Tuesday, February 9, 2010

Is Prison the Answer for Drug Users?




Is Prison the Answer for Drug Users?

Posted: Feb 8, 2010 11:37 PM CST

Updated: Feb 8, 2010 11:40 PM CST

Is Prison the Answer for Drug Users?

Reporter: Johnny Archer

Drug addicts and abusers can possibly face time behind bars if they are caught using drugs.

But is prison really the answer for drug abusers? Or is there an alternative solution to the problem?

"I graduated Drug Court with so much more knowledge on pill addiction," says Wes Elkins, a former drug user "How it changes your thought process. And your brain can out smart itself into basically an accidental overdose and the lose of your life, which is what happened to my friend."

His friend was Jerome Modroo, who was caught with drugs along side with Wes. As a punishment, Wes chose to go to Drug Court, Modroo decided to go to prison. The day Modroo got out of prison he went right back to using pills and died.

"You can punish people into staying clean and sober, which does not work," says Addiction Rehabilitation Association Program Director Jared Vineyard. "Putting them in prison and then letting them out again with nothing to follow up, nothing to help them out with the addiction. Time after time, study after study has demonstrated [prison] being ineffective."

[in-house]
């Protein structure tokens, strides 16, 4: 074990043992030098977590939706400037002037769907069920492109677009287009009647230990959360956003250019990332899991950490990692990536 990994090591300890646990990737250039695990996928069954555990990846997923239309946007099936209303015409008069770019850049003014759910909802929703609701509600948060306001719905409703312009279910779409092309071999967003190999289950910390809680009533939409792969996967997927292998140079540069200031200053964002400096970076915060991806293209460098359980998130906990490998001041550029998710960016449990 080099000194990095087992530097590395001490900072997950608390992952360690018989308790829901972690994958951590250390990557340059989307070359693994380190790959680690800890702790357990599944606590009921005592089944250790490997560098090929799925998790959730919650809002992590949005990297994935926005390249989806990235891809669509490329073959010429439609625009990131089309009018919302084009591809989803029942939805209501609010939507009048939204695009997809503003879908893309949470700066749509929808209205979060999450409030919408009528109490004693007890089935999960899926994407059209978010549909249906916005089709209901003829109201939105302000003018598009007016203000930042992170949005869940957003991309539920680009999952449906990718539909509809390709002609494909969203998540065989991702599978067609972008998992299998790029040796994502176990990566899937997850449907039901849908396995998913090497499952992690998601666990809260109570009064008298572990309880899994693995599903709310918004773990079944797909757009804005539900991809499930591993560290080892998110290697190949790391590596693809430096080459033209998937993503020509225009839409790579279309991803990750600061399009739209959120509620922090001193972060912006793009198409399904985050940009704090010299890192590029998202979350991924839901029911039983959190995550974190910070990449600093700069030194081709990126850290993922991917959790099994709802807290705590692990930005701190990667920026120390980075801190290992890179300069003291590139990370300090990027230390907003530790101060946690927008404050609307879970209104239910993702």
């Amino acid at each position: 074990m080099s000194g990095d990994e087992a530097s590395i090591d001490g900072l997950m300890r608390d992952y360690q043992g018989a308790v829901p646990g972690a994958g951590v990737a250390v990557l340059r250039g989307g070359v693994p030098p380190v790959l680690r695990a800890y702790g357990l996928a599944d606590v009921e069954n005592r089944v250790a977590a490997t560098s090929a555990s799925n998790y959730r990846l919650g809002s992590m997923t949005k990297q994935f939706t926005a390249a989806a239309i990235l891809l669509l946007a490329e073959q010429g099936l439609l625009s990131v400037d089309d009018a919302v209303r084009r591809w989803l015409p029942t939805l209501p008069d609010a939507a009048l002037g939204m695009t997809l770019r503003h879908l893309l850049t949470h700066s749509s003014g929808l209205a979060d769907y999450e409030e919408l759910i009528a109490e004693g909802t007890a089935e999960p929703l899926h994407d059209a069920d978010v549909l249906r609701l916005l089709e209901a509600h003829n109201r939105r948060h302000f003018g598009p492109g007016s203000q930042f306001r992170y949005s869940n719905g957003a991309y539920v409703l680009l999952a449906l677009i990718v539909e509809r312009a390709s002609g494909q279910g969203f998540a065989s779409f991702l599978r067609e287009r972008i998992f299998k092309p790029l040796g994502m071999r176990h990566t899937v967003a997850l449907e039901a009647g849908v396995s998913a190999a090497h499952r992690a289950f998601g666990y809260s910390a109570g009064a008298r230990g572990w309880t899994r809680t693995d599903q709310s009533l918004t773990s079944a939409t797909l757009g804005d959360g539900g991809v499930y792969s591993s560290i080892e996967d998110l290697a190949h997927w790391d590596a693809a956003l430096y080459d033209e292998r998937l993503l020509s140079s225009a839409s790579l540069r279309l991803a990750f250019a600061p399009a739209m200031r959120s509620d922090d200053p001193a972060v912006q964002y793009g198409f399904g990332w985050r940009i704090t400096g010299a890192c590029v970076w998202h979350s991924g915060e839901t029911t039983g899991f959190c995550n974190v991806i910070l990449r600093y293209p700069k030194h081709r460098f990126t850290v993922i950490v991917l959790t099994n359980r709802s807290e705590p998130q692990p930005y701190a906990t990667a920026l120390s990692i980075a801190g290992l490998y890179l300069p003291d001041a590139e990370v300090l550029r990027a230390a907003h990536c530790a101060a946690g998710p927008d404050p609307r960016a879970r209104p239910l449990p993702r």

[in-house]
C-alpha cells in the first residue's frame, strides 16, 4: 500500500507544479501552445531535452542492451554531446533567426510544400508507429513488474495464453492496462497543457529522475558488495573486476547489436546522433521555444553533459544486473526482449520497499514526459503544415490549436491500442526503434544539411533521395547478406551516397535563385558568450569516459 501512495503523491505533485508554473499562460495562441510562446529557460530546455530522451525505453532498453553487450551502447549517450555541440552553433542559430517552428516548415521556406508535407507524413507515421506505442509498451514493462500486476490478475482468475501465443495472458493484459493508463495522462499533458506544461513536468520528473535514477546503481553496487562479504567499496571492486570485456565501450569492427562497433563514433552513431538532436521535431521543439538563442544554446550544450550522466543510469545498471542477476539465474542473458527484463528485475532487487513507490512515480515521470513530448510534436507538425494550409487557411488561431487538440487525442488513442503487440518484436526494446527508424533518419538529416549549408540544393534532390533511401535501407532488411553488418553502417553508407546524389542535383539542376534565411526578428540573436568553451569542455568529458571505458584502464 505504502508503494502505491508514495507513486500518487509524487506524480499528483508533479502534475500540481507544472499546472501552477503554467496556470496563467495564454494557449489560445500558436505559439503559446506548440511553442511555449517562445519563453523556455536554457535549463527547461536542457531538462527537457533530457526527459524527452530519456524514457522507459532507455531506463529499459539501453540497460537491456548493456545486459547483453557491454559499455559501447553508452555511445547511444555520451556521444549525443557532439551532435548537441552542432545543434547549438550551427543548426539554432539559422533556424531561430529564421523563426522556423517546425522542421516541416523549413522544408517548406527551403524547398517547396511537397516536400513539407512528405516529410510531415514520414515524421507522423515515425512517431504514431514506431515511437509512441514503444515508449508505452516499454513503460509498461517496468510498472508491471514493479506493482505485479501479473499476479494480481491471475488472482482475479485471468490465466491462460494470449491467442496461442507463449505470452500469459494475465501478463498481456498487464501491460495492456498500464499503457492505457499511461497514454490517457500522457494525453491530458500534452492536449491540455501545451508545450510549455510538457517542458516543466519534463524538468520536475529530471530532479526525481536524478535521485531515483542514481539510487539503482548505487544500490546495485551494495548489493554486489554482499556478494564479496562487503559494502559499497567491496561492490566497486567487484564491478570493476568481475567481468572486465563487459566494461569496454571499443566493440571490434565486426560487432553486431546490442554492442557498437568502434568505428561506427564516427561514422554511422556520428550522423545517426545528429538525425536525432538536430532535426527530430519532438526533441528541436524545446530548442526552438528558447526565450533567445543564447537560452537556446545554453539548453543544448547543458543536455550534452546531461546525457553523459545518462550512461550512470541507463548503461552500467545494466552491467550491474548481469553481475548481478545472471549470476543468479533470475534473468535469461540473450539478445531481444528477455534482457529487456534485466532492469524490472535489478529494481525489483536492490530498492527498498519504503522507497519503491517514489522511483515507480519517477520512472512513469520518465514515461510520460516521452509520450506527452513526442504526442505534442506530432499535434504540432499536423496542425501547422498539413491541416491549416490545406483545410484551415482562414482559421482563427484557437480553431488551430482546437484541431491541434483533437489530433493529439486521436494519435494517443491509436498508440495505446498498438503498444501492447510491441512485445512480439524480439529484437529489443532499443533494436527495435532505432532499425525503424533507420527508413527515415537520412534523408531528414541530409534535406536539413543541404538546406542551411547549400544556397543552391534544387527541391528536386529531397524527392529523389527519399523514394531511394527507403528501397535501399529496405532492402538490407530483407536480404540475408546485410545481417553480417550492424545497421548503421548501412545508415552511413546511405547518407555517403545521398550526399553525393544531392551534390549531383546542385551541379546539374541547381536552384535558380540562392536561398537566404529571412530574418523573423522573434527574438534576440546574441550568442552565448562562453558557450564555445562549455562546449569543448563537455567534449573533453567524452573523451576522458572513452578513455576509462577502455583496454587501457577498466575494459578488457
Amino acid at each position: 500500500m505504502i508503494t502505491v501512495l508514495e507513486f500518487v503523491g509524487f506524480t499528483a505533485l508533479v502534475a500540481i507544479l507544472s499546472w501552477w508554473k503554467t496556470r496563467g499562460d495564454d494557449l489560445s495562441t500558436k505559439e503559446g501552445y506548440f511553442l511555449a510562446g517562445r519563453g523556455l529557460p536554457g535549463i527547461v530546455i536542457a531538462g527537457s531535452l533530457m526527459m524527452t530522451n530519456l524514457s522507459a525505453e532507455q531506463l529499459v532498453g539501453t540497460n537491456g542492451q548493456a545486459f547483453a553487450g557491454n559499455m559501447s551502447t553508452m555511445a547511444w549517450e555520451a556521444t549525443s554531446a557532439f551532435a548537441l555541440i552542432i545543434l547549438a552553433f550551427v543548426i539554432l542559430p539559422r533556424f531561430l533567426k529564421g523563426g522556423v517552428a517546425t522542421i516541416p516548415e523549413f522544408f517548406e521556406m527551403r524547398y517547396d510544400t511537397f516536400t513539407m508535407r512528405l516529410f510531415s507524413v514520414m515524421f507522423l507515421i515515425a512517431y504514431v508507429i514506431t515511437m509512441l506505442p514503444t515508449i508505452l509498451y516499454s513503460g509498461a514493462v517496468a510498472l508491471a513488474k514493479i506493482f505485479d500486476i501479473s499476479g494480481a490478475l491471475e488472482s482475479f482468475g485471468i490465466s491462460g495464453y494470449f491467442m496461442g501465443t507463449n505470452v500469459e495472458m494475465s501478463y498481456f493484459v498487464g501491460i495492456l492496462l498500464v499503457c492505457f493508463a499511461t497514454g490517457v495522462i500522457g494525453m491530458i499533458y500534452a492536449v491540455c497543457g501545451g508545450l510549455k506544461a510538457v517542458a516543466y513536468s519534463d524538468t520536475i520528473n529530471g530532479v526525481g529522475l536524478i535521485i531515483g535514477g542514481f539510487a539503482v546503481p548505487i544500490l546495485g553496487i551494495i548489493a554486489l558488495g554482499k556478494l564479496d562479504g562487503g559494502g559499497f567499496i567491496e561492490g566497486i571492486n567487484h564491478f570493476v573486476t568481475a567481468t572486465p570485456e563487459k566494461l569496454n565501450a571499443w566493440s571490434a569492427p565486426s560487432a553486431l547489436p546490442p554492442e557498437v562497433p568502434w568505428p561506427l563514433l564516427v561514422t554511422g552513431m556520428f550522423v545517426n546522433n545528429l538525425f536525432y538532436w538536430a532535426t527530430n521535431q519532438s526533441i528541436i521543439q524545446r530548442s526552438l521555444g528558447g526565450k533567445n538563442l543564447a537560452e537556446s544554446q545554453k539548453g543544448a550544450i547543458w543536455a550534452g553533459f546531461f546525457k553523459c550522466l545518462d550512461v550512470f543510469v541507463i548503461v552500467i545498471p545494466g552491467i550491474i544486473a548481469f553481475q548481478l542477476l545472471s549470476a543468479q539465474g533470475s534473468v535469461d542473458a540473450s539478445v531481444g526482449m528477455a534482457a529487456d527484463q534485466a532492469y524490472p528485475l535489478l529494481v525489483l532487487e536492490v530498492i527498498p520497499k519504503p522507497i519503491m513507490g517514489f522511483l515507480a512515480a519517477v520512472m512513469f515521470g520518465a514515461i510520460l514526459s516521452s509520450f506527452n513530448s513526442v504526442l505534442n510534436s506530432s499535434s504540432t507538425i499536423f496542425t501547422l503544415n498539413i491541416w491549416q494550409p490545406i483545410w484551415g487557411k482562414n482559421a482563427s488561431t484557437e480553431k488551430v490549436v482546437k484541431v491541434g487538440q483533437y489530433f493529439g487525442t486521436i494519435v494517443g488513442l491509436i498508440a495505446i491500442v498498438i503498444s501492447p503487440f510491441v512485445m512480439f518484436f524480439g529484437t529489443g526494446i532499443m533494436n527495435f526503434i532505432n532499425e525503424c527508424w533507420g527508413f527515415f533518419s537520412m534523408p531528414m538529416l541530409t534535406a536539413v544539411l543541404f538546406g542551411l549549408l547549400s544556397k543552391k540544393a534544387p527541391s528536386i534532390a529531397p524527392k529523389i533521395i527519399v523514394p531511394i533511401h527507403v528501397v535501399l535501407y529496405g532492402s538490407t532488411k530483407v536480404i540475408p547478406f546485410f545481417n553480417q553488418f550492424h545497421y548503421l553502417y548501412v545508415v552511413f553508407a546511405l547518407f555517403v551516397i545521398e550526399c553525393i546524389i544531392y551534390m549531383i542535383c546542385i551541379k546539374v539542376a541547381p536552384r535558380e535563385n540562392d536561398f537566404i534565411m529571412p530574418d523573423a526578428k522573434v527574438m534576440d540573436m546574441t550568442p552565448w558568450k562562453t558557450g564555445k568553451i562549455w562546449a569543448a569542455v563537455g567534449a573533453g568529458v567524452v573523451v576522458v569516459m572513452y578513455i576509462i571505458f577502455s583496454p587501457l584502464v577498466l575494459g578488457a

"I'm just so frustrated and fed up with what's happening to my friends and family, loved ones, neighbors, and co-workers," says Kelsey Elkins, Wes' wife. "I've had several friends who have lost their life to pain killers."

Kelsey did not want to see her husband also die from abusing OxyContin and using other pharmaceuticals.

"OxyContin is synthetic heroine ,basically, and it grabs you by the horns and slowly takes everything away from you," says Wes.

But Wes didn't want his life taken away. He entered into Drug Court, an intense rehabilitation program supervised by trained drug counselors, instead of the other option of going to jail

"Those guys are all concentrated in a cell block [in prison]," says Vineyard. "And when you come out, you're better able to get the drug you had before and you have more information on how you can get around the law, how to fraud pharmacies and doctors better than you were before. For people who really don't have a criminal behavior of thinking it's really kind of a training ground for them to get better at doing what they do."

Drug court is not free. Wes says he paid about $100 per month for two years. He says it was worth the money instead of just heading to prison for using drugs."

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